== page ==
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Date(s) - March 13 2020
8:00 pm - 11:30 pm



Due to recent Coronavirus protocols, and concern over the health and safety of our fans, we have decided to postpone all of our shows for March and April. We are working to reschedule each show for July, and will post the new dates as soon as possible.Your ticket will be refunded at point of purchase. Thank you for supporting us, and we wish you and yours health and safety during this time.







All ages!


Let’s get the basic facts out of the way first: Charger is an exceptionally powerful (and popular) trio from the East Bay. Andrew McGee plays guitar. Matt Freeman sings and plays bass. Jason Willer drums and sings too. You may recognize one or more of these names if you’re the type of person who reads liner notes to genre-defining albums.

Formed in 2018, Charger wasn’t created as a band so much as a musical challenge between two lifers in the punk scene who wanted to push each other to dig deep into their shared roots, influences and musical passions, to create something truly exciting. As a result, Charger’s music feels indebted to the giants but not reliant on them, meaning there’s room for growth and innovation within this decades-old blueprint of how to make someone’s heart race and blood pump.

While Charger’s members each carry a musical pedigree, it’s not about what they’ve created before — it’s about the unholy racket they’re making now. Charger is the soundtrack to circle pits and bar fights, to long nights and even longer mornings, to unexplained bruises and epic hangovers (and headbangovers).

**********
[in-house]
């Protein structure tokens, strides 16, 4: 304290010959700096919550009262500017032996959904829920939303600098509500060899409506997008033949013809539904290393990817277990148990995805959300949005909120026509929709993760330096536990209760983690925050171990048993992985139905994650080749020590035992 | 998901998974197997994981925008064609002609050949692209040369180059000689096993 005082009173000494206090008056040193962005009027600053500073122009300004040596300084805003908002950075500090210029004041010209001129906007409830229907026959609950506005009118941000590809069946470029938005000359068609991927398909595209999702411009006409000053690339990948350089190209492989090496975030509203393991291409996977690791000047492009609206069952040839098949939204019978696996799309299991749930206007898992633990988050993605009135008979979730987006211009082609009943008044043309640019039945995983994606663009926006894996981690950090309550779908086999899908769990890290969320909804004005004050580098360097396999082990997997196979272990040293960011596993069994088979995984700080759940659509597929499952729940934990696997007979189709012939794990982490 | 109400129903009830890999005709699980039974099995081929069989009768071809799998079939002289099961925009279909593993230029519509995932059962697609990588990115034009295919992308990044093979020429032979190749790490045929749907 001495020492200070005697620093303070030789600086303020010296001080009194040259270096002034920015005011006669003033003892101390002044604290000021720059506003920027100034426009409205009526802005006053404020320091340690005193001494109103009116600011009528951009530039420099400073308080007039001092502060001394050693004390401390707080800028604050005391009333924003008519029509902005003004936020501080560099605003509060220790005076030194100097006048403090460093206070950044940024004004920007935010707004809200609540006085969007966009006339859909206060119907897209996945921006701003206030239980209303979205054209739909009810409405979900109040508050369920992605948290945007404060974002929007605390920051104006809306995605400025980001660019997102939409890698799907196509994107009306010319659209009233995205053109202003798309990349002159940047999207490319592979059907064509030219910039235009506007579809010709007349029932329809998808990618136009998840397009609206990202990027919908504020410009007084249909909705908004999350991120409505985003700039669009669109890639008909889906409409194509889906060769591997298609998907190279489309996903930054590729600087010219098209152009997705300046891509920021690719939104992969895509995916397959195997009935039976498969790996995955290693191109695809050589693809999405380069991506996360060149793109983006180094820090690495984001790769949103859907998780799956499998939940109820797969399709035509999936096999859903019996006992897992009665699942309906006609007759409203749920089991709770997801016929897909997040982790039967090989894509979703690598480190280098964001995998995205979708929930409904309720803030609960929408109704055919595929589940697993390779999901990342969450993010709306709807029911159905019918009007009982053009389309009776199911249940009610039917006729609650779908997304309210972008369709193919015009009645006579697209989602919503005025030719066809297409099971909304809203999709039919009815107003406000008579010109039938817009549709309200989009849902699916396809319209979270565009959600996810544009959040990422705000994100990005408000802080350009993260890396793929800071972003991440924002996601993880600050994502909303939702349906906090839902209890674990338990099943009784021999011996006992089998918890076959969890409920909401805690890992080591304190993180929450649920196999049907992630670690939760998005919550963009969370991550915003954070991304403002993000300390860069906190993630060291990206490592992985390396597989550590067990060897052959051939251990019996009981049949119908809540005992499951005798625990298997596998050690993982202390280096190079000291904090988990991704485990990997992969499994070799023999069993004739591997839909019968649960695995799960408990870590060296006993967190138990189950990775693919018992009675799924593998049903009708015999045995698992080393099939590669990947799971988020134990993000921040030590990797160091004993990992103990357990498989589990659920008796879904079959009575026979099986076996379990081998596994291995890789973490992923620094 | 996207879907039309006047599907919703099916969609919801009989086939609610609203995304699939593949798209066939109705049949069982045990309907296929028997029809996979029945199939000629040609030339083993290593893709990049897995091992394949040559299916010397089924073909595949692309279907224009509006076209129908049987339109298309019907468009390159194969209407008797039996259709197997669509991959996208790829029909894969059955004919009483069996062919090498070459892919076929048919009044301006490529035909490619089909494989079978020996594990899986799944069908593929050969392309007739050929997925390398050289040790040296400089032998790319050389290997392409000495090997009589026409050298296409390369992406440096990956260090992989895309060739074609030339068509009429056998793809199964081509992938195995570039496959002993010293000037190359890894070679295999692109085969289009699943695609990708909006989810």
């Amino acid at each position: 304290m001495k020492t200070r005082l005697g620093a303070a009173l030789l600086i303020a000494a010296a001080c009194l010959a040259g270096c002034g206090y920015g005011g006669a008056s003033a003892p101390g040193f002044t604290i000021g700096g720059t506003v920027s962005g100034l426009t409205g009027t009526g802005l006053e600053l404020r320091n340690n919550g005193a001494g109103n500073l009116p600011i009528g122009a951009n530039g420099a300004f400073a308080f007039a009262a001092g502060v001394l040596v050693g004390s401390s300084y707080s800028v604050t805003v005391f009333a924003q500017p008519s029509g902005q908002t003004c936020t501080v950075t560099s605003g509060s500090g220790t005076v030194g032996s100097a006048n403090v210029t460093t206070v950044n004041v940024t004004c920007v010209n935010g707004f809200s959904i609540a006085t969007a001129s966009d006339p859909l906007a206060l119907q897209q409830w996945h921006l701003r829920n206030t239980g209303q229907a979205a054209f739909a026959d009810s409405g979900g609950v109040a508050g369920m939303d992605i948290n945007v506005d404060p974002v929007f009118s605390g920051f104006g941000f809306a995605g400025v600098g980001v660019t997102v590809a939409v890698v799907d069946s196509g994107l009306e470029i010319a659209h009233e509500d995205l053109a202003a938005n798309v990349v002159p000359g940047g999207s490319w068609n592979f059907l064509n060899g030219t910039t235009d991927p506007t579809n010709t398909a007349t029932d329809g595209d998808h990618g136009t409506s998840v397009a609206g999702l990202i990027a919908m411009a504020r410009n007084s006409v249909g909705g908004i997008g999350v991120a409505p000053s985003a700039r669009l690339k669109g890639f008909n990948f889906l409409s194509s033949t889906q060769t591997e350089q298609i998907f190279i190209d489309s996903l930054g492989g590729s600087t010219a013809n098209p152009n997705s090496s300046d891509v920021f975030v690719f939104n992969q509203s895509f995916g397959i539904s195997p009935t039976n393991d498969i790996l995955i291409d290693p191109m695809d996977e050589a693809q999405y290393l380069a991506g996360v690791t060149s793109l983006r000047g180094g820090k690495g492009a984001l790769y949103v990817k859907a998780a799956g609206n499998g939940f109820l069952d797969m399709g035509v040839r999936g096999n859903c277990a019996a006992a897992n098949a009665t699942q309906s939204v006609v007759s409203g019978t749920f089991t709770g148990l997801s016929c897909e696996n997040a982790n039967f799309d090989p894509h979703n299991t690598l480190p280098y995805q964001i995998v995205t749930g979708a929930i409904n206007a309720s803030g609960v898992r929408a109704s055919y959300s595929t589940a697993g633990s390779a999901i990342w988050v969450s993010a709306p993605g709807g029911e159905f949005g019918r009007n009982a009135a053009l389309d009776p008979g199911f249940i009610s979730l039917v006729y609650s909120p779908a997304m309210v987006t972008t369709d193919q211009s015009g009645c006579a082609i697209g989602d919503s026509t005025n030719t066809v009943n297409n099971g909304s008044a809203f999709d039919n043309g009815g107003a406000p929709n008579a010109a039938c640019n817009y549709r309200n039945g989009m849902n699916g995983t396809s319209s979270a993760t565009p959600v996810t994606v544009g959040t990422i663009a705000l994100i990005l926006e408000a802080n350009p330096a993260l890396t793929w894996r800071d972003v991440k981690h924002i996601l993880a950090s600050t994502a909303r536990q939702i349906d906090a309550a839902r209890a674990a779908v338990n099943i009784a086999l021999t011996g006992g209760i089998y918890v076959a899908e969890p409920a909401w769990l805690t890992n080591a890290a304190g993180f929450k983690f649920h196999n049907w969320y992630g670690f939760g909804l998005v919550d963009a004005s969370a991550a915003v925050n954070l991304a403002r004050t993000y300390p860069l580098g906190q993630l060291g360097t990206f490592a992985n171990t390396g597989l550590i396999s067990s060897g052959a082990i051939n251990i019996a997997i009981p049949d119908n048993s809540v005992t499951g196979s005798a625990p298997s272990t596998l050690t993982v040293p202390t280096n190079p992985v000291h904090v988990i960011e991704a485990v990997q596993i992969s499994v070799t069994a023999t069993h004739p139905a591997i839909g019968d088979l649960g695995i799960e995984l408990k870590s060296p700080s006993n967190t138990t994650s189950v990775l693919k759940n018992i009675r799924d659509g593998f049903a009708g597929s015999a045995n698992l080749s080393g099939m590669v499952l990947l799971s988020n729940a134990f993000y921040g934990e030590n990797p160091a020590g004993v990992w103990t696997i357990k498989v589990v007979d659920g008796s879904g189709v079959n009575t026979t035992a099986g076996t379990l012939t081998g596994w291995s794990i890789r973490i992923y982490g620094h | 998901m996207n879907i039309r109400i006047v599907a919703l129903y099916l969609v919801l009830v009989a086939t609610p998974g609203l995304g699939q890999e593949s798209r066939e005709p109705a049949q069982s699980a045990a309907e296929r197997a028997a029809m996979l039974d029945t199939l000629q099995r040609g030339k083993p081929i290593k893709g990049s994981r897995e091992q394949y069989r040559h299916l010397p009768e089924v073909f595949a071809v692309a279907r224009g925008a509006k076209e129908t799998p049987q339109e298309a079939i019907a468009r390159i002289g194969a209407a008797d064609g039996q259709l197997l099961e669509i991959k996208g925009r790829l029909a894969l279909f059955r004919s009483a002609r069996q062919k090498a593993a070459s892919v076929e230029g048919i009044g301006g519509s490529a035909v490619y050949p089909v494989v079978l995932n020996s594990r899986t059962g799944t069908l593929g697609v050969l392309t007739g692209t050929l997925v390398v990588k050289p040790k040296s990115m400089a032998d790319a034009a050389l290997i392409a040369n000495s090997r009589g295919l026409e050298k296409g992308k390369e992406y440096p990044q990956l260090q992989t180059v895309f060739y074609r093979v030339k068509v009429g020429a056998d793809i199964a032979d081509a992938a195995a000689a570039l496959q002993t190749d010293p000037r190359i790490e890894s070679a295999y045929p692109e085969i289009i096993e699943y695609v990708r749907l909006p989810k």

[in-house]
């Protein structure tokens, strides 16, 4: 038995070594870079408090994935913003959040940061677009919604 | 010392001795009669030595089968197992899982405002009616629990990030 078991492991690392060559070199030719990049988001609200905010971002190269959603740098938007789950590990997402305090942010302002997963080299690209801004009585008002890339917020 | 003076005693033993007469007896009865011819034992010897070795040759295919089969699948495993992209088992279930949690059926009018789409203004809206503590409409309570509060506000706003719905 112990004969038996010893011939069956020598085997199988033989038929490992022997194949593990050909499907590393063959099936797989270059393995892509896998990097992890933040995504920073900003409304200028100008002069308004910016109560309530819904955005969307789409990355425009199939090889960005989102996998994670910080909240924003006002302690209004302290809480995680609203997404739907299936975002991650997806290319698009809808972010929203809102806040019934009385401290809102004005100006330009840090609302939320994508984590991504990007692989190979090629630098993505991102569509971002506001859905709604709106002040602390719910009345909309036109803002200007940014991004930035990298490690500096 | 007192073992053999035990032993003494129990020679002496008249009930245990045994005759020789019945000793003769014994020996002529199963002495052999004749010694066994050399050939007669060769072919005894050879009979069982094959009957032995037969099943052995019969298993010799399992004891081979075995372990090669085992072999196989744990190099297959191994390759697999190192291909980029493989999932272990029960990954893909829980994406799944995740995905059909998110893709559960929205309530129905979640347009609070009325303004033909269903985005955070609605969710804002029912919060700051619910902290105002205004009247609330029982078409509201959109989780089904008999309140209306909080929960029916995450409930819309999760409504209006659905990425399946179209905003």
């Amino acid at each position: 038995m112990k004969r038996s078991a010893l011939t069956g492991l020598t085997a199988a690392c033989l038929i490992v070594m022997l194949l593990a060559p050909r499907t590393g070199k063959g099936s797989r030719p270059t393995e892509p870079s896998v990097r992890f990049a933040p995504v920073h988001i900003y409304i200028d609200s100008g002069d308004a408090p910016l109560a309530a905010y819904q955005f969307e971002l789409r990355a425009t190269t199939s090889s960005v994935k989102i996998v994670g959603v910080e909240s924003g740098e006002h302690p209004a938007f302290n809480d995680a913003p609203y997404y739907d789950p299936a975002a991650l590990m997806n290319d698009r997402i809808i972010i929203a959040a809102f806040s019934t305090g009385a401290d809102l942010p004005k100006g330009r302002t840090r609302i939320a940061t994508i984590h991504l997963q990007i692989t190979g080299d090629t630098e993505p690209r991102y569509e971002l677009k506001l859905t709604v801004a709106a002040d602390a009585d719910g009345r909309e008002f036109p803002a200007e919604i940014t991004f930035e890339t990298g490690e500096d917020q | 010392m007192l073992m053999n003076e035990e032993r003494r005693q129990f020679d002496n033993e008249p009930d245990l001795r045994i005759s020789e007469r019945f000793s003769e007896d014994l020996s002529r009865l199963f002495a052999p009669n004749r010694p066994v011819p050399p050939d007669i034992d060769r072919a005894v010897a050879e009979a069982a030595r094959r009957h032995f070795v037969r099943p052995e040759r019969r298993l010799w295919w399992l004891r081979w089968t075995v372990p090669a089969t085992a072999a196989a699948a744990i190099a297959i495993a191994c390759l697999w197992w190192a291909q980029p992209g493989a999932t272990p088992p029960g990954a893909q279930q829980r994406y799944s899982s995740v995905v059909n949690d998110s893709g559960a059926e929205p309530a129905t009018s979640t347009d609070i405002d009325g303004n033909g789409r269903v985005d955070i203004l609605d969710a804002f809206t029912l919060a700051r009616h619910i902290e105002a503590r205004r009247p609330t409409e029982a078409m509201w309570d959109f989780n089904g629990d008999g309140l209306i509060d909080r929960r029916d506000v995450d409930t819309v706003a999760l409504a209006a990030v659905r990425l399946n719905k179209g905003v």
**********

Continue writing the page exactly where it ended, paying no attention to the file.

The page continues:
Charger’s self-titled seven-song debut EP for Pirates Press Records is a reminder that not only do electric guitars still exist in rock music, but that you really only need one of ’em to kick ass, assuming your guitarist is good enough (and one listen to McGee’s ripping solo on “Fall Out” will answer that question). The trio’s sound careens off various pillars of ’70s hard rock and heavy metal along with a strong appreciation of the blues grooves that started it all. “Victim” channels vintage Motörhead; “Damage” is a sly nod to early prog-rockers Hawkwind; and “Dragdown” will win over any Iron Maiden devotee. On Charger, the drumming is frantic, the vocal melodies are howled — and let’s not even get started on the bass riffs!

In short: Charger is a kick-ass rock band, plain and simple. There’s not a whole lot of ’em left, frankly — but luckily, these guys are more than ready to carry the torch.

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